SC

#ProbeGate: Rick Quinn Pushes For Access To Documents

Suspended lawmaker seeks information to help prepare his defense …

Suspended South Carolina state representative Rick Quinn will appear in court next week in connection with the ongoing #ProbeGate investigation – a multi-jurisdictional inquiry into criminal corruption within state government.

News of the hearing was first reported by Andy Shain of The (Charleston, S.C.) Post and Courier.

Quinn – who is staring down a pair of misconduct in office charges – told us this week the hearing was related to “access to discovery.”

“The current discovery order won’t let us share (information) with expert witnesses or bring other lawyers in to consult,” Quinn told this news site on Friday.

By law, it is illegal to share information obtained via a statewide grand jury.  Literally, it’s a crime.

Quinn’s lawyers are hoping to receive permission to share certain documents as part of preparing their defense.

Do we see a problem with that?  No, not really.

Due process is due process, and to the extent there is a bias in regards to discovery questions – we believe it should go toward the defendant.

Earlier this year, S.C. circuit court judge Jocelyn Newman signed an order restricting access to information related to the investigation – limiting disclosure to Quinn and his three attorneys.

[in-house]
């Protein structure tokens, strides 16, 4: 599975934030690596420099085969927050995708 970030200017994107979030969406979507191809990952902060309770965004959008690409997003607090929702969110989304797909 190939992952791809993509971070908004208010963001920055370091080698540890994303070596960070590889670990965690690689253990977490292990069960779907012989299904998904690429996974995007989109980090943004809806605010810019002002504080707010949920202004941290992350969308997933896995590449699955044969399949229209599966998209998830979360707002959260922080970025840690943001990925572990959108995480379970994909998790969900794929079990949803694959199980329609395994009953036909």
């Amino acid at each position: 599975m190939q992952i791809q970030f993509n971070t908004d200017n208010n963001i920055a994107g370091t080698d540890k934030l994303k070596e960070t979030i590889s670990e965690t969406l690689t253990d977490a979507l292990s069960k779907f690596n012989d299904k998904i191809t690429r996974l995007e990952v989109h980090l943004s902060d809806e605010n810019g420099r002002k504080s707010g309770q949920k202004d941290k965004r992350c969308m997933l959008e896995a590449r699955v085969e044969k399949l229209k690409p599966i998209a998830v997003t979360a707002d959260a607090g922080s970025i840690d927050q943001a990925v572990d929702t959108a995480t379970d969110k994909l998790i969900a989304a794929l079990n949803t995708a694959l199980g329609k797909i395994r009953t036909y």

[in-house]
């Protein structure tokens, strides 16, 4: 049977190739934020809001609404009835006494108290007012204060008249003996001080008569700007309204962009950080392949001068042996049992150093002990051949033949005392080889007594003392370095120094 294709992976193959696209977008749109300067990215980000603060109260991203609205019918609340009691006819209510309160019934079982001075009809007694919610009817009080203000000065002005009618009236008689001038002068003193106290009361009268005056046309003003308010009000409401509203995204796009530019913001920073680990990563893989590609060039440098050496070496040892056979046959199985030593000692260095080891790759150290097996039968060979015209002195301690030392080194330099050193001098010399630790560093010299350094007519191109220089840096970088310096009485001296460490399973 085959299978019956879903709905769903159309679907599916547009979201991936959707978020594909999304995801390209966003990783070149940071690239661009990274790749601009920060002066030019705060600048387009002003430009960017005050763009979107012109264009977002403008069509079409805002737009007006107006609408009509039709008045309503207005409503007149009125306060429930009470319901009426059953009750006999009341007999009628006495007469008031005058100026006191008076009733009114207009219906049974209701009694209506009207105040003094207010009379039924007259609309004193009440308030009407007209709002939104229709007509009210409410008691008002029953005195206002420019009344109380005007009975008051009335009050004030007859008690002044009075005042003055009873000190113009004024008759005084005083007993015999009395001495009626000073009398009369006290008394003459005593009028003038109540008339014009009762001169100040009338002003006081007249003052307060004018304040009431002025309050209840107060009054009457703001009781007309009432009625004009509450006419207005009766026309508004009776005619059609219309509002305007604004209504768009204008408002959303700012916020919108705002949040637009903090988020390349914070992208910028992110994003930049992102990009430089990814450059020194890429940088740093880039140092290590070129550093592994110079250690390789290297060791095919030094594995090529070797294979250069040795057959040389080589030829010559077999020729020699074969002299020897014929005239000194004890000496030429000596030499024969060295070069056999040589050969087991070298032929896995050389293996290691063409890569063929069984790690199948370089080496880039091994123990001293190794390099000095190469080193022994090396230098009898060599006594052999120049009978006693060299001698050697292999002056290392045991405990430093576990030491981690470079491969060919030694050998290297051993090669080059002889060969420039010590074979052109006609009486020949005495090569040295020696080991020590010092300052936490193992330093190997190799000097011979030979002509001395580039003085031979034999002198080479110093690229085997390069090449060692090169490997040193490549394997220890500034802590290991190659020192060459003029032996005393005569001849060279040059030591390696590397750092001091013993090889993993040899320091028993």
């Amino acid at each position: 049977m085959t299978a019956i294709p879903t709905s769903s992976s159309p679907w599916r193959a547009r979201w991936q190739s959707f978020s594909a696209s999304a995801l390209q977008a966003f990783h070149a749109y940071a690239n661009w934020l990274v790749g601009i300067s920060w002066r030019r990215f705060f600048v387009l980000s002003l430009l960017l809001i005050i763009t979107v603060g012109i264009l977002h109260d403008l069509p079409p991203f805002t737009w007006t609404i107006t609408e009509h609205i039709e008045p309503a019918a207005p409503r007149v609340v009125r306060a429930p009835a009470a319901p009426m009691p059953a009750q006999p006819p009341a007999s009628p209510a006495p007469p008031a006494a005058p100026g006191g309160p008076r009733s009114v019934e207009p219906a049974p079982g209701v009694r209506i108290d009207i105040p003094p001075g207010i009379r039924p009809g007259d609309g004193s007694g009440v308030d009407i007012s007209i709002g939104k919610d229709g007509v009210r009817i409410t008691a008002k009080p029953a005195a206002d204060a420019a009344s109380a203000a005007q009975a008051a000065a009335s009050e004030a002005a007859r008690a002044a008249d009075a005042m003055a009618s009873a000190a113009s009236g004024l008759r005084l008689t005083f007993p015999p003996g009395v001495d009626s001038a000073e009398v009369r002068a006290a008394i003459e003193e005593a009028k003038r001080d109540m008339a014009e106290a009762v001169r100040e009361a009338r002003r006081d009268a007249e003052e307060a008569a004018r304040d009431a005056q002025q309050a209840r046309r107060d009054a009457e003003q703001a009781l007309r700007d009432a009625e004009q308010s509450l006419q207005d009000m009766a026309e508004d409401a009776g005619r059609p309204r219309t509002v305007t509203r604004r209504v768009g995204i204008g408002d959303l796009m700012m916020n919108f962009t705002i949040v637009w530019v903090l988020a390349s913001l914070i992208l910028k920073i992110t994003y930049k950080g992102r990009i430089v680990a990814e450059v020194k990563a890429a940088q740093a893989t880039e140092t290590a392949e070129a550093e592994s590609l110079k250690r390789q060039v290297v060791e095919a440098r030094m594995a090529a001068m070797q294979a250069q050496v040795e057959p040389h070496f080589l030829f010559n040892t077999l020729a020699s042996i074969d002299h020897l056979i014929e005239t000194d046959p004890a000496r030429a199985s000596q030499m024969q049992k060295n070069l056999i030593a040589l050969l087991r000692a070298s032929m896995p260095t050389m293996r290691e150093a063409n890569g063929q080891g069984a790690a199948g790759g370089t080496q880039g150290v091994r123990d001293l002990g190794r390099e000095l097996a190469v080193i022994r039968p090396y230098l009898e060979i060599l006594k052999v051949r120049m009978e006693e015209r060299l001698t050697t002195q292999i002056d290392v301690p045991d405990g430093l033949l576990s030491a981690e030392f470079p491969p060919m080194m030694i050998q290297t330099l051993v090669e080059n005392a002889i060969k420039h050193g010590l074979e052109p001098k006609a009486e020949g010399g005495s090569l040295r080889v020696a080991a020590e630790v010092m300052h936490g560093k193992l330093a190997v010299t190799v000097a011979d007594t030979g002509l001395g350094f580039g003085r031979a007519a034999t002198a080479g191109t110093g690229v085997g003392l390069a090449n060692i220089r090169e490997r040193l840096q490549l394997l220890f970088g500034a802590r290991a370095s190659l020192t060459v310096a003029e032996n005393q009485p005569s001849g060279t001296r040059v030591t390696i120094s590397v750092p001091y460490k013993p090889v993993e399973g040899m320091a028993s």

Sources close to Quinn told us that’s unfair.

They also argued that if S.C. first circuit solicitor David Pascoe fights against an amendment to this order, it would prove that the special prosecutor has it in for Quinn and his family.

“This is normally not even a hearing,” one Quinn ally said.  “It just happens. If Pascoe fights it (that’s) just another sign he’s dragging his feet and doesn’t want to go to trial.”

Quinn is accused of failing to report more than $4.5 million worth of payments received from a host of special interests between January 1999 and April of this year.  He is also accused of steering more than $270,000 in S.C. House “Republican” Caucus funds toward his father’s consulting firm, Richard Quinn and Associates.

Quinn has steadfastly maintained his innocence on all counts.

The 51-year-old lawmaker has represented S.C. House District 69 (map) since 2011.  Prior to that, he represented S.C. House District 71 (map) from 1989-2004 – serving as majority leader during the final five years of his tenure.

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